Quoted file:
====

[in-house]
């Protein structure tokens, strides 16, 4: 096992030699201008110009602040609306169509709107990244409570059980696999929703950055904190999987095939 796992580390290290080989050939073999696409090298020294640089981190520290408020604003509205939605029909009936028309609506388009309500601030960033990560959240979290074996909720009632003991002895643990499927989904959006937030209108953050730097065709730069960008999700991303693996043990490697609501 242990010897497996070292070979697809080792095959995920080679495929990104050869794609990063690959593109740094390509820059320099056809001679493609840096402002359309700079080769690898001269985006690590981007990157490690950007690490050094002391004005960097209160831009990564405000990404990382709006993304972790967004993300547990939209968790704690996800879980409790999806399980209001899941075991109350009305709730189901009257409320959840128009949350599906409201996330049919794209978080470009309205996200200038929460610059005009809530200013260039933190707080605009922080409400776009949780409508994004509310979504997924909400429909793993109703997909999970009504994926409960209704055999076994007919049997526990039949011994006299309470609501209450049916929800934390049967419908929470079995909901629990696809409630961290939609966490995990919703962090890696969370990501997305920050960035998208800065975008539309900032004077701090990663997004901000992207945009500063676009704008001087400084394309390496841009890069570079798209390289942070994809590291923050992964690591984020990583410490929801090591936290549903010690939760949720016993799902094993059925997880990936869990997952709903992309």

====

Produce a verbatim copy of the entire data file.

[in-house]
């Protein structure tokens, strides 16, 4: 096992030699201008110009602040609306169509709107990244409570059980696999929703950055904190999987095939 796992580390290290080989050939073999696409090298020294640089981190520290408020604003509205939605029909009936028309609506388009309500601030960033990560959240979290074996909720009632003991002895643990499927989904959006937030209108953050730097065709730069960008999700991303693996043990490697609501 242990010897497996070292070979697809080792095959995920080679495929990104050869794609990063690959593109740094390509820059320099056809001679493609840096402002359309700079080769690898001269985006690590981007990157490690950007690490050094002391004005960097209160831009990564405000990404990382709006993304972790967004993300547990939209968790704690996800879980409790999806399980209001899941075991109350009305709730189901009257409320959840128009949350599906409201996330049919794209978080470009309205996200200038929460610059005009809530200013260039933190707080605009922080409400776009949780409508994004509310979504997924909400429909793993109703997909999970009504994926409960209704055999076994007919049997526990039949011994006299309470609501209450049916929800934390049967419908929470079995909901629990696809409630961290939609966490995990919703962090890696969370990501997305920050960035998208800065975008539309900032004077701090990663997004901000992207945009500063676009704008001087400084394309390496841009890069570079798209390289942070994809590291923050992964690591984020990583410490929801090591936290549903010690939760949720016993799902094993059925997880990936869990997952709903992309």